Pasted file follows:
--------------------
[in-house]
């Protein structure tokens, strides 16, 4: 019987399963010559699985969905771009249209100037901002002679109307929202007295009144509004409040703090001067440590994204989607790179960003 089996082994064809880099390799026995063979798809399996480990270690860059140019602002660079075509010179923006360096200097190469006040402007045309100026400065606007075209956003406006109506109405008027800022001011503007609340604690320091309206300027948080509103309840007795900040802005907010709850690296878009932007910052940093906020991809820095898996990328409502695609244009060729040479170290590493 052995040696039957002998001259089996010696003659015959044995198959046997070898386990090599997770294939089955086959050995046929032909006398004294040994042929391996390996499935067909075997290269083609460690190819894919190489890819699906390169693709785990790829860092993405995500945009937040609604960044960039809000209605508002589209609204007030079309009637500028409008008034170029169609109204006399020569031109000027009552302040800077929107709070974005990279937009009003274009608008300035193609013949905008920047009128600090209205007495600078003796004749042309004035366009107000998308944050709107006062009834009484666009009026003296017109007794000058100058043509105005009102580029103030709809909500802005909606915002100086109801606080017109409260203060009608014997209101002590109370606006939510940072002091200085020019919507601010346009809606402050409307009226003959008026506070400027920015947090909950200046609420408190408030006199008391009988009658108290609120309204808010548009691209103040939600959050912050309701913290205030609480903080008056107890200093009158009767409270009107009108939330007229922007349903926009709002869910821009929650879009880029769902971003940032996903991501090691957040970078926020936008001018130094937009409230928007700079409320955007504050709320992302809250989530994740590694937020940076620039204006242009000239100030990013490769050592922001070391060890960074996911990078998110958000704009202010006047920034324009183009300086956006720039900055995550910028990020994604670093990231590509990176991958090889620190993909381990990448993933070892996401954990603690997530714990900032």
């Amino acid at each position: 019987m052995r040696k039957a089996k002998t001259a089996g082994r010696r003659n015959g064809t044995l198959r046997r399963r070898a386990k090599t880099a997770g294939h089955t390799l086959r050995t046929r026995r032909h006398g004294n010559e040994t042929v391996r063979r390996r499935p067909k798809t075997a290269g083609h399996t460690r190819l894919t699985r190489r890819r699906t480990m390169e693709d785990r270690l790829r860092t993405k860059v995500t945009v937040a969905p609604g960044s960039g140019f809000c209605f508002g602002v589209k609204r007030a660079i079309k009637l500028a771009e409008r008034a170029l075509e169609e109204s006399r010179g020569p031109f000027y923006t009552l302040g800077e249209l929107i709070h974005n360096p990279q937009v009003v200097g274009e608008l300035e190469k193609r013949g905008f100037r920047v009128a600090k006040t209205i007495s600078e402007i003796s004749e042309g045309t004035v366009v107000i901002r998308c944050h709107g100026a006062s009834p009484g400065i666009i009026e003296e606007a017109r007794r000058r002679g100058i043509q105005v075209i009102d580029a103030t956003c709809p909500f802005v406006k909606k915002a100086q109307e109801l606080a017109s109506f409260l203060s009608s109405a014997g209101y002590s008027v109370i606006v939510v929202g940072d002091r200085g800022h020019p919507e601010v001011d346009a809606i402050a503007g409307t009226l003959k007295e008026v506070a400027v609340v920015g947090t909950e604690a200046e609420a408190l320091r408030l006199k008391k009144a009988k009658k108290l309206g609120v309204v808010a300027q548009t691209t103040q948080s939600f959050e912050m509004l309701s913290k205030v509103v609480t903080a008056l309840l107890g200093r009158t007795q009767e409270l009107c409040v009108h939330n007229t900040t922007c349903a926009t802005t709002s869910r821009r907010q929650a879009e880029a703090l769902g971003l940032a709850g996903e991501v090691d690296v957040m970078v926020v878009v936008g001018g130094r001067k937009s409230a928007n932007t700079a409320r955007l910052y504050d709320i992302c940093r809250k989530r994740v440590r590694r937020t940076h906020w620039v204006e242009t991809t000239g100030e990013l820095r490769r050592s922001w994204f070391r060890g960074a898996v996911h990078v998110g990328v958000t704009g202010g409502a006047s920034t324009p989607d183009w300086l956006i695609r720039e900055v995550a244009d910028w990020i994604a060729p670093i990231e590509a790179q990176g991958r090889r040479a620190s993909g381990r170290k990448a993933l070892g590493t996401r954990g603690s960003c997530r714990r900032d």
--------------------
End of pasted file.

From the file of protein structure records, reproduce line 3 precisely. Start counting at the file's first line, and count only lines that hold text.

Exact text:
């Amino acid at each position: 019987m052995r040696k039957a089996k002998t001259a089996g082994r010696r003659n015959g064809t044995l198959r046997r399963r070898a386990k090599t880099a997770g294939h089955t390799l086959r050995t046929r026995r032909h006398g004294n010559e040994t042929v391996r063979r390996r499935p067909k798809t075997a290269g083609h399996t460690r190819l894919t699985r190489r890819r699906t480990m390169e693709d785990r270690l790829r860092t993405k860059v995500t945009v937040a969905p609604g960044s960039g140019f809000c209605f508002g602002v589209k609204r007030a660079i079309k009637l500028a771009e409008r008034a170029l075509e169609e109204s006399r010179g020569p031109f000027y923006t009552l302040g800077e249209l929107i709070h974005n360096p990279q937009v009003v200097g274009e608008l300035e190469k193609r013949g905008f100037r920047v009128a600090k006040t209205i007495s600078e402007i003796s004749e042309g045309t004035v366009v107000i901002r998308c944050h709107g100026a006062s009834p009484g400065i666009i009026e003296e606007a017109r007794r000058r002679g100058i043509q105005v075209i009102d580029a103030t956003c709809p909500f802005v406006k909606k915002a100086q109307e109801l606080a017109s109506f409260l203060s009608s109405a014997g209101y002590s008027v109370i606006v939510v929202g940072d002091r200085g800022h020019p919507e601010v001011d346009a809606i402050a503007g409307t009226l003959k007295e008026v506070a400027v609340v920015g947090t909950e604690a200046e609420a408190l320091r408030l006199k008391k009144a009988k009658k108290l309206g609120v309204v808010a300027q548009t691209t103040q948080s939600f959050e912050m509004l309701s913290k205030v509103v609480t903080a008056l309840l107890g200093r009158t007795q009767e409270l009107c409040v009108h939330n007229t900040t922007c349903a926009t802005t709002s869910r821009r907010q929650a879009e880029a703090l769902g971003l940032a709850g996903e991501v090691d690296v957040m970078v926020v878009v936008g001018g130094r001067k937009s409230a928007n932007t700079a409320r955007l910052y504050d709320i992302c940093r809250k989530r994740v440590r590694r937020t940076h906020w620039v204006e242009t991809t000239g100030e990013l820095r490769r050592s922001w994204f070391r060890g960074a898996v996911h990078v998110g990328v958000t704009g202010g409502a006047s920034t324009p989607d183009w300086l956006i695609r720039e900055v995550a244009d910028w990020i994604a060729p670093i990231e590509a790179q990176g991958r090889r040479a620190s993909g381990r170290k990448a993933l070892g590493t996401r954990g603690s960003c997530r714990r900032d």